The following is a transcript of Panorama's "What Future For Kurt?", first broadcast on 23 October 2005 on BBC One at 22:15BST
NB: THIS TRANSCRIPT WAS TYPED FROM A TRANSCRIPTION UNIT RECORDING AND NOT COPIED FROM AN ORIGINAL SCRIPT: BECAUSE OF THE POSSIBILITY OF MIS-HEARING AND THE DIFFICULTY, IN SOME CASES OF IDENTIFYING INDIVIDUAL SPEAKERS, THE BBC CANNOT VOUCH FOR ITS ACCURACY.
WHAT FUTURE FOR KURT
STEVE BRADSHAW: What are you going to do when you leave school then?
KURT: I might join the police, but definitely not the army.
BRADSHAW: No, why not the army?
KURT: Because that may be the last time you see me.
BRADSHAW: Oh, so you don't want to get killed in the line of duty.
KURT: No, no, no, no, no, no, no, no...
BRADSHAW: You'd like Kurt. He's seven and already thinking about what the future may hold in store for him. Today Kurt's strolling through the prosperous Hampshire village of Alverstoke. Seven year-olds who live here can expect to get good school grades. They can expect to go onto university. They can expect to live long, healthy and peaceful lives, but there's a hitch: Kurt doesn't live in Alverstoke. He lives next door in a housing estate in Rowner. Kids on estates like his can expect to get poor grades, earn less, be less healthy, experience more crime and die younger than their neighbours in wealthy areas like Alverstoke.
KURT: We're very poor, but we still have enough money to make it through the world.
BRADSHAW: This is the story of a family trying to make sure their son's life isn't ruined because they live in the wrong postcode.
MARK: This is where all the people who can't afford to live somewhere nice end up. It's just like... there's, like, one of these in every county across the whole of England, isn't it?
BRADSHAW: In the future, the government says everyone in Britain should have a decent chance in life, no matter where they live, but is that enough to ensure a bright future for Kurt? We spent the summer with Kurt and his family. Our story shows how, despite the government's best intentions, one child's future is being affected by his postcode. Rachel, Kurt's mum has come home from work, exhausted. She's a carer, working long hours as a nursing assistant in an NHS psychiatric home.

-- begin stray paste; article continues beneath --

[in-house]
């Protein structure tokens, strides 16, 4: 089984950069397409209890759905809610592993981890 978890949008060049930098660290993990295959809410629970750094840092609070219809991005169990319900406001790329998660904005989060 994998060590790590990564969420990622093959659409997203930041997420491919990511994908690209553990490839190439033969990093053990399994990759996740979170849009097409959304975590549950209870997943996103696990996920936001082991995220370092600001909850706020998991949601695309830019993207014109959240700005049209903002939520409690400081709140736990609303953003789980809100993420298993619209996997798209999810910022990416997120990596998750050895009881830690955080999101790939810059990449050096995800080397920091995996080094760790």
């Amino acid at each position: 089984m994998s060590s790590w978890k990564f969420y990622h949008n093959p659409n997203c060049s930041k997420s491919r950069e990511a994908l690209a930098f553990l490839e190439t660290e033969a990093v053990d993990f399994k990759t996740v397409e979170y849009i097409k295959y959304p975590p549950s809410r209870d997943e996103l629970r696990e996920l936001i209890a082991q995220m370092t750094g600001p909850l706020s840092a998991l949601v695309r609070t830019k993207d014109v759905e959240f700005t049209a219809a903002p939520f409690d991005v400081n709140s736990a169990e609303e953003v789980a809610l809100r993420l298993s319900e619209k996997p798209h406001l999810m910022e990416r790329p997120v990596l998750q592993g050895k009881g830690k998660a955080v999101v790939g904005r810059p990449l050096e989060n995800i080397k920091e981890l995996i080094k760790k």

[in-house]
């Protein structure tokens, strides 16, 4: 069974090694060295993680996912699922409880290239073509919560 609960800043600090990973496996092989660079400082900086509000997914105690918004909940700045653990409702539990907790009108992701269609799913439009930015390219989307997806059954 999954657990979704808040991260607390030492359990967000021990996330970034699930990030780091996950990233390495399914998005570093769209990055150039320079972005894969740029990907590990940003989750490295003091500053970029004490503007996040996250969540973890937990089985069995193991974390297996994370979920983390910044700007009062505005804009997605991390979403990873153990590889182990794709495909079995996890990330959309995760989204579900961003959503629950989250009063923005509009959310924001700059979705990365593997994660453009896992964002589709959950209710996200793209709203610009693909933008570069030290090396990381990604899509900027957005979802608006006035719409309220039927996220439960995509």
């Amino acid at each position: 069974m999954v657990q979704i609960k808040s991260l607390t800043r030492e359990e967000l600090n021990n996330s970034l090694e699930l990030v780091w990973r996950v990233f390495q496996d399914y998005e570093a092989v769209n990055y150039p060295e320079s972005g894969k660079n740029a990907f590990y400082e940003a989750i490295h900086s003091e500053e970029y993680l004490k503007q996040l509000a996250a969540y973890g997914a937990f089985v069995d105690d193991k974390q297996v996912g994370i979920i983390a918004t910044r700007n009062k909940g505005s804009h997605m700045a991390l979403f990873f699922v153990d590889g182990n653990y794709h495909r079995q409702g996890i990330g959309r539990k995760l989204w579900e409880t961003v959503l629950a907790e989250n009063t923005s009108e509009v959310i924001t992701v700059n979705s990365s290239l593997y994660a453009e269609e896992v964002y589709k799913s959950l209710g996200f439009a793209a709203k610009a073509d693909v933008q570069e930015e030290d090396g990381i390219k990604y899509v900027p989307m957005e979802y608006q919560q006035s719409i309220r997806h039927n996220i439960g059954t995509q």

How long was the shift?
RACHAEL TARGETT, Kurt's mother
BRADSHAW: 14 hour shift?
BRADSHAW: Mark, Kurt's dad, works hard too. He barely has time to see Rachel before leaving for his job. He puts in long hours doing nightshifts in an industrial bakery. They're just the kind of hardworking family the government says it wants to help. Pulling yourself out of poverty isn't straightforward, even for a family like Kurt's where everyone is working. For a start, Mark hates his job. He's already walked out once.
MARK INCE, Kurt's father
They want me to make cookies. That's my calling in life now, is to make cookies, to earn money to pay my bills. So I get a tray, I get these little frozen pucks, which is unbaked cookie dough, take them out of the box, and put them on the tray. That's pretty much it: cookies all night, every night, until we're out of debt, I suppose.
BRADSHAW: Debt is their big problem. Like so many low income families, they were tempted by easy credit, and are now struggling to repay debts of over £25,000.
MARK: Every month we were behind on all our payments, and that just led us into trouble, and more trouble, and then the letters started coming, then the threats started coming, and it's all "bailiff this, bailiff that," and it was just constant, and Kurt saw what that was doing to me. I mean...
BRADSHAW: At seven, Kurt's already learning about life on the estate. Like how to help Mum and Dad when the credit company hassles them for money.
MARK: I was a bit tearful, because we were having a bit of money problems and I'd just, like, had enough of, like, all the phone calls and that, and he come running in, and he's like, "I've got some money!" and he literally plonked onto the bed, like this pile of change that he'd found in his room, and it was literally like, there must have been.. what.. about £5 in 2ps and 1ps and 5ps and that, and it was just, like, you know, the way he did it was...
RACHEL: Bless him.
MARK: Because he was listening and that's... that worries me, knowing that he's listening to money problems and stuff. It's all we must talk about half time.
BRADSHAW: Why did you do that?
KURT: Because I'm nice and I never thought of anything to spend it on. If there's any really 1ps or 2ps that I find, then I'm going to give it to my mum and dad, unless it's in my room.